A mixture of formyl-BODIPY (80 mg, 0.28 mmol), phosphonium ylide (192 mg, 0.55 mmol) and triethylamine (69 μL) was stirred at room temperature during three days under a nitrogen atmosphere. The mixture was evaporated in vacuo and the product was isolated using a preparative thin layer chromatography (SiO2, n-hexane:methylenedichloride (9:1)). Red solid, 40 mg (40 %); 1H NMR (CDCl3, 400 MHz) δ (ppm): 1.30 (3H, t), 2.34 (3H, s), 2.39 (3H, s), 2.46 (3H, s), 2.52 (3H, s), 2.56 (3H, s), 4.19 (2H, q), 6.01 (1H, d), 6.05 (1H, s), 7.60 (1H, d); λexcitationemission (DMSO) = 514/550 nm.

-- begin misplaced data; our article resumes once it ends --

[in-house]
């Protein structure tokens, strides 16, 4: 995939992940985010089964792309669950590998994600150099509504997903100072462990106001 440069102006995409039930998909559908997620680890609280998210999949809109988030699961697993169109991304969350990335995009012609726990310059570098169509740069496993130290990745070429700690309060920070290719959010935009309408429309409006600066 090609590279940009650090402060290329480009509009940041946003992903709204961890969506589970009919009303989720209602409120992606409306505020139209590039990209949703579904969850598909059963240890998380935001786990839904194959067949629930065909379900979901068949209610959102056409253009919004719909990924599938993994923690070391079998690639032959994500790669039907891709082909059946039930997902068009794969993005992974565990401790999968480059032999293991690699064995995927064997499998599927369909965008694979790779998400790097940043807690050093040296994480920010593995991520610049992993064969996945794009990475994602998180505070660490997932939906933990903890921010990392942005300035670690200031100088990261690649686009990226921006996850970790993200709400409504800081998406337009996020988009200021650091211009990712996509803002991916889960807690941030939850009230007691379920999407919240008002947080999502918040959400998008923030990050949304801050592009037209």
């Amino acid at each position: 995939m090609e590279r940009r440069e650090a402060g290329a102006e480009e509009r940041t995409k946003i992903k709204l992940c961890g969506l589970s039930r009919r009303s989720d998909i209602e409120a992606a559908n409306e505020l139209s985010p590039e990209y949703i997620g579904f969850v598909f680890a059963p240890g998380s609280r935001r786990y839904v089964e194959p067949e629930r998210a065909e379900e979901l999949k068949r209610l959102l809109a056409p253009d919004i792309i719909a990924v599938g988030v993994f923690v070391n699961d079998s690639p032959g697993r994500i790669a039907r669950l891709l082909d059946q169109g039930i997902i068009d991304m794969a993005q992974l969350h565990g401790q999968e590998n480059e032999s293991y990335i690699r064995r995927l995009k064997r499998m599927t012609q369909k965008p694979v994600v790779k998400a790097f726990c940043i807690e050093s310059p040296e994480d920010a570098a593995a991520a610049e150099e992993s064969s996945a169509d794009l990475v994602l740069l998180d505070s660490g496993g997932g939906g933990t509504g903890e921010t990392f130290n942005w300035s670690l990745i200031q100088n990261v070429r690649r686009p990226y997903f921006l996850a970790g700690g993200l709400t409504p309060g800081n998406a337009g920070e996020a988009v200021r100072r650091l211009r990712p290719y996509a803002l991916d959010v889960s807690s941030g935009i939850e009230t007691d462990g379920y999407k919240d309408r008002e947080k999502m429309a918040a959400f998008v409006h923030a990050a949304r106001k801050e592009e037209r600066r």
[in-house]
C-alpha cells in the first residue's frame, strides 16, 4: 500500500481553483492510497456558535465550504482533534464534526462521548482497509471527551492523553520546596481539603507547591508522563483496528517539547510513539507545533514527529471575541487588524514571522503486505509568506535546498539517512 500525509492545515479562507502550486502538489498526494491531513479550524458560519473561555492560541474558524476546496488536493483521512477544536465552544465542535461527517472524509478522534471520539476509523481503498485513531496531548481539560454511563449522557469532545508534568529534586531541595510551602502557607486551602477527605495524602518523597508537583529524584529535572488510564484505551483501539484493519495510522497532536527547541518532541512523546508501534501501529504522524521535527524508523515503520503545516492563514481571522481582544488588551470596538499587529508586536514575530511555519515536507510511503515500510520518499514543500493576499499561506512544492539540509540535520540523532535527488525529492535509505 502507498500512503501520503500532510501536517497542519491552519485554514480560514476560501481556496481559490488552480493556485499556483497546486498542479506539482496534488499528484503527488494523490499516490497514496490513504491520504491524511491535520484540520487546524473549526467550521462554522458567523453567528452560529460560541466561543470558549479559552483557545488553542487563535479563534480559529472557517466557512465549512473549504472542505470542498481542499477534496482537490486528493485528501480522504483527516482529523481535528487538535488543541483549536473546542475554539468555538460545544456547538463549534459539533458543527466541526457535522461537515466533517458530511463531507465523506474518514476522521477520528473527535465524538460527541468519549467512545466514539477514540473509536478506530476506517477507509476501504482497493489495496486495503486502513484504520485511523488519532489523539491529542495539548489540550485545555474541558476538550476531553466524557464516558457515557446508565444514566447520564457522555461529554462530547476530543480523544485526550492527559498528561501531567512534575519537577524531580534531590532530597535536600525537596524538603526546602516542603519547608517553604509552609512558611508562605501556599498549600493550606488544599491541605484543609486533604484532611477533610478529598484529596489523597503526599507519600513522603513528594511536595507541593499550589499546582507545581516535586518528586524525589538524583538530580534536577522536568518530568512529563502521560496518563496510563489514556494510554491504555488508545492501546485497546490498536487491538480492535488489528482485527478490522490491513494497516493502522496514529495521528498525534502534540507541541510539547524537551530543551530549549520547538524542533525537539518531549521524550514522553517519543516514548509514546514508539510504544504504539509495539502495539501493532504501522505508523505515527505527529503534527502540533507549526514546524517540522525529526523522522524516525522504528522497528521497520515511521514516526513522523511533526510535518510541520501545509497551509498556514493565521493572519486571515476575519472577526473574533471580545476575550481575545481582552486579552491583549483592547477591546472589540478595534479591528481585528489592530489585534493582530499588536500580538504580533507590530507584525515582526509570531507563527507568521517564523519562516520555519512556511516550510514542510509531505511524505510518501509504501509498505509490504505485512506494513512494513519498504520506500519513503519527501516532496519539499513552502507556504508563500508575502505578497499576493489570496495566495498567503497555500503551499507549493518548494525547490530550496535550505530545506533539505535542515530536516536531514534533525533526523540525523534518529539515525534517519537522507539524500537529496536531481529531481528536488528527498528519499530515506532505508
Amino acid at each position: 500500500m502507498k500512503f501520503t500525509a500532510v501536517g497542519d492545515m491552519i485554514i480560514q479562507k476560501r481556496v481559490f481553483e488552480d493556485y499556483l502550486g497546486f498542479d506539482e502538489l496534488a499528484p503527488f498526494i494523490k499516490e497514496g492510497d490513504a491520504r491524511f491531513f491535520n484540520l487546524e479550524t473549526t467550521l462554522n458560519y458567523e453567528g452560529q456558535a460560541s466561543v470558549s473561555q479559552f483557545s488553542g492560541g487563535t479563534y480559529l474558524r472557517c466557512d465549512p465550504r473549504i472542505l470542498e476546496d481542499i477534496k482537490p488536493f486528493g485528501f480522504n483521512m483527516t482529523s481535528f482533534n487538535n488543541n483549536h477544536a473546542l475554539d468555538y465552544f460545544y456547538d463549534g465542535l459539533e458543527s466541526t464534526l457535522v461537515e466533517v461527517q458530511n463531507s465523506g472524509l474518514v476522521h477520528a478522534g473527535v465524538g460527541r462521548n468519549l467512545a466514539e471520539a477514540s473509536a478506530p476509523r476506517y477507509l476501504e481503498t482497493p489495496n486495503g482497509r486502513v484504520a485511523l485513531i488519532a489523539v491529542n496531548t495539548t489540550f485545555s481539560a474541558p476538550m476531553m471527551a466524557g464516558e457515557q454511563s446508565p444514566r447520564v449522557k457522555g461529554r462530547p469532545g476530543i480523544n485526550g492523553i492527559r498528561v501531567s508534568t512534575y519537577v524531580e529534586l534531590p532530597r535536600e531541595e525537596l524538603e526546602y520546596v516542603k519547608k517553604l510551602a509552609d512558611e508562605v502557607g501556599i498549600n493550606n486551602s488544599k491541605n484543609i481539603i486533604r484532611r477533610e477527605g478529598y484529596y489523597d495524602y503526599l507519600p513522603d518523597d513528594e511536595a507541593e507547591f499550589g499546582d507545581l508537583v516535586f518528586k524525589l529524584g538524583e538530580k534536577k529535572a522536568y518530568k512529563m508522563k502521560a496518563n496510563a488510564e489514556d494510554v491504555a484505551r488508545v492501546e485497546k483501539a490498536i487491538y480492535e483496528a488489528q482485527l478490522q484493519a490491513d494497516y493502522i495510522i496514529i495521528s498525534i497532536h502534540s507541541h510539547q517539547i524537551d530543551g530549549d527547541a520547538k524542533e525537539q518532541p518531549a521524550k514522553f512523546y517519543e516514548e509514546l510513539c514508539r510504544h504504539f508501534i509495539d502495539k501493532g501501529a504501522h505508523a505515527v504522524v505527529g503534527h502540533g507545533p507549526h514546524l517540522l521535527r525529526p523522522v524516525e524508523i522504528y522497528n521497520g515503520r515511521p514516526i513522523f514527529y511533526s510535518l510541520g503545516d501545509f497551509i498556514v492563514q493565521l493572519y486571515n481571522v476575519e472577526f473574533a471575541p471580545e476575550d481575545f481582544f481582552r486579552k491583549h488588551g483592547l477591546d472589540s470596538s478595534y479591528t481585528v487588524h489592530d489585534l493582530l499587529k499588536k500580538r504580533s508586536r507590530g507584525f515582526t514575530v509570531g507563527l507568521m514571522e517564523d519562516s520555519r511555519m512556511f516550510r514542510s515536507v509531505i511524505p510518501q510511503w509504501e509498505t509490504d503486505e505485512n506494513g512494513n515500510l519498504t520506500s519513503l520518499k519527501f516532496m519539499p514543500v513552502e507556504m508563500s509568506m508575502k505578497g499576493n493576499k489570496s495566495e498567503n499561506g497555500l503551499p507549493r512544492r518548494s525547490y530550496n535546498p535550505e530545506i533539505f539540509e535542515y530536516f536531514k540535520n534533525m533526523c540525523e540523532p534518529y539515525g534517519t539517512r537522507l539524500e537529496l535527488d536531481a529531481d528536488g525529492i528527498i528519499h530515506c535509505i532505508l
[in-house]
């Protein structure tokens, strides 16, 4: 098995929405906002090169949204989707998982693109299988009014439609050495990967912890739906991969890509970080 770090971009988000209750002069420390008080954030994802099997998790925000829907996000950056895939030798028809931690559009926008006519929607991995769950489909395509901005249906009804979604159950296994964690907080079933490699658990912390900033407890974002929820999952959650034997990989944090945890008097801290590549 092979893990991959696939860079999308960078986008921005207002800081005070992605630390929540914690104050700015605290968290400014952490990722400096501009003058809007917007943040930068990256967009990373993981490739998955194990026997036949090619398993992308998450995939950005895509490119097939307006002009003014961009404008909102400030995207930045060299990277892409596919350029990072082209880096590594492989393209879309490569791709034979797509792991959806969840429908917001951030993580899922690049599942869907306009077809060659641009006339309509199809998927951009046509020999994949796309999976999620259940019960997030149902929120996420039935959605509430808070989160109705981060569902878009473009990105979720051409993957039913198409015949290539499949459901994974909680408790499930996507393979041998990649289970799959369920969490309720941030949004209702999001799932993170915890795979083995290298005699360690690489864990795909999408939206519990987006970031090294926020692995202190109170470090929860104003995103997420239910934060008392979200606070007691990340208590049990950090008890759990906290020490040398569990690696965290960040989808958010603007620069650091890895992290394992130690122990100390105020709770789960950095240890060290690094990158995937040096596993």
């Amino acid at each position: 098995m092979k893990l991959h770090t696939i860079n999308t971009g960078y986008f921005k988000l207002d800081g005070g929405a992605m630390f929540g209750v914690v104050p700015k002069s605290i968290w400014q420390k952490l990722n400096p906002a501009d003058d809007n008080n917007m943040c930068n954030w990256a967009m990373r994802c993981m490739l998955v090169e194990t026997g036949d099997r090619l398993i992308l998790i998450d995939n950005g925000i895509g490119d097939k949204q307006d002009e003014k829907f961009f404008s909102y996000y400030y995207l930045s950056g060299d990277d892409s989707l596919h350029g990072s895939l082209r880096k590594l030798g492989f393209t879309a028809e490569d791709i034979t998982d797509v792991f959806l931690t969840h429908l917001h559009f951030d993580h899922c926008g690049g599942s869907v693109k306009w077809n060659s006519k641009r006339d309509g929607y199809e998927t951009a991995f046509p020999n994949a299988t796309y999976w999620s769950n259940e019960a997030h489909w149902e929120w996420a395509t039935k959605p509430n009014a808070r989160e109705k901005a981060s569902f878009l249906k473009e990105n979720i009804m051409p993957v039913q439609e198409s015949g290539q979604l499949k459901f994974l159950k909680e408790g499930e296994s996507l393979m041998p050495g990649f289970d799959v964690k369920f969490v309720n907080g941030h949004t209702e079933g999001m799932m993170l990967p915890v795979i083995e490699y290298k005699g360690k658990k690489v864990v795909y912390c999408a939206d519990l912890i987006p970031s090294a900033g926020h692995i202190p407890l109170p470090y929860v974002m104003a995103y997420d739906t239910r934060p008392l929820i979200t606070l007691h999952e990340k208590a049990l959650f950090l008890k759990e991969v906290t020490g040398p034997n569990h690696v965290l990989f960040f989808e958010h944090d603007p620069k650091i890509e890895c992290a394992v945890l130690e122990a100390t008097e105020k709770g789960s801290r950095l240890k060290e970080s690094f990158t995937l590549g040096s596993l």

T1307 (35 mg, 1.9 μmol) and BODIPY-ester (3 mg, 8.3 μmol) were dissolved in anhydrous dimethylformamide (2.6 mL). Sn(Oct)2 (0.63 μL) was added and the flask was placed in a microwave oven (multimode WX-4000, EU Chemical Instrument Co., with 20 mL Teflon reactors). The reaction mixture was exposed to the following microwave irradiation protocol: (i) two cycles of 5 minutes at 90 W power and (ii) one cycle of 5 minutes at 200 W power. The total reaction time was 15 minutes. The crude reaction solution was transferred to a Microcon® centrifugal filter (10 kDa) with a low-binding Ultracel® membrane. Centrifugation was performed at 12,000 rpm for 10 minutes. After that, the supernatant was eliminated and centrifuged at 5,000 rpm for 10 minutes. The resulting supernatant was again eliminated and the residue was washed with dimethylformamide (100 μL) and centrifuged at 3,500 g for 10 minutes. Finally, two cycles of washing with Milli-Q water (100 μL, each) and centrifugation at 3,500 g for 10 minutes were performed. The residue, which corresponds to the product, was dissolved in Milli-Q water and stored at -20 oC until it was used. 1H NMR (CDCl3, 400 MHz) δ (ppm): 1.14 (276H, m, T1307-CH3), 2.23-2.36 (12H, m, T1307-NCH2CH2N- + 4 -CH2CO2H), 2.45 (12H, s, 4 BODIPY-CH3), 2.51 (12H, s, 4 BODIPY-CH3), 2.55 (12H, s, 4 BODIPY-CH3), 2.66 (24H, s, 8 BODIPY-CH3), 3.34-3.90 (1448H, m, T1307-CH2, T1307-CH and 4 BODIPY-CHCH2CO2H), 6.08-6.15 (4H, 3s, H-pyrrole); 13C (from 13C NMR, HSQC, and HMBC experiments, CDCl3) δ (ppm): 5.0 (-CH3), 12.6 (-CH3), 14.0 (-CH3), 21.5 (-CH3), 36.0 (-CH2CO2H), 42.6 (-CH2N), 70.6 (-CH2O), 120.3, 127.9, 148.3, 149.0, 152.1, 165.9 (C=C and C=N), 170.9 (-CO2H); IR (ν, cm-1): 3443, 2913, 1656, 1103; λexcitationemission (PBS) = 514/550 nm.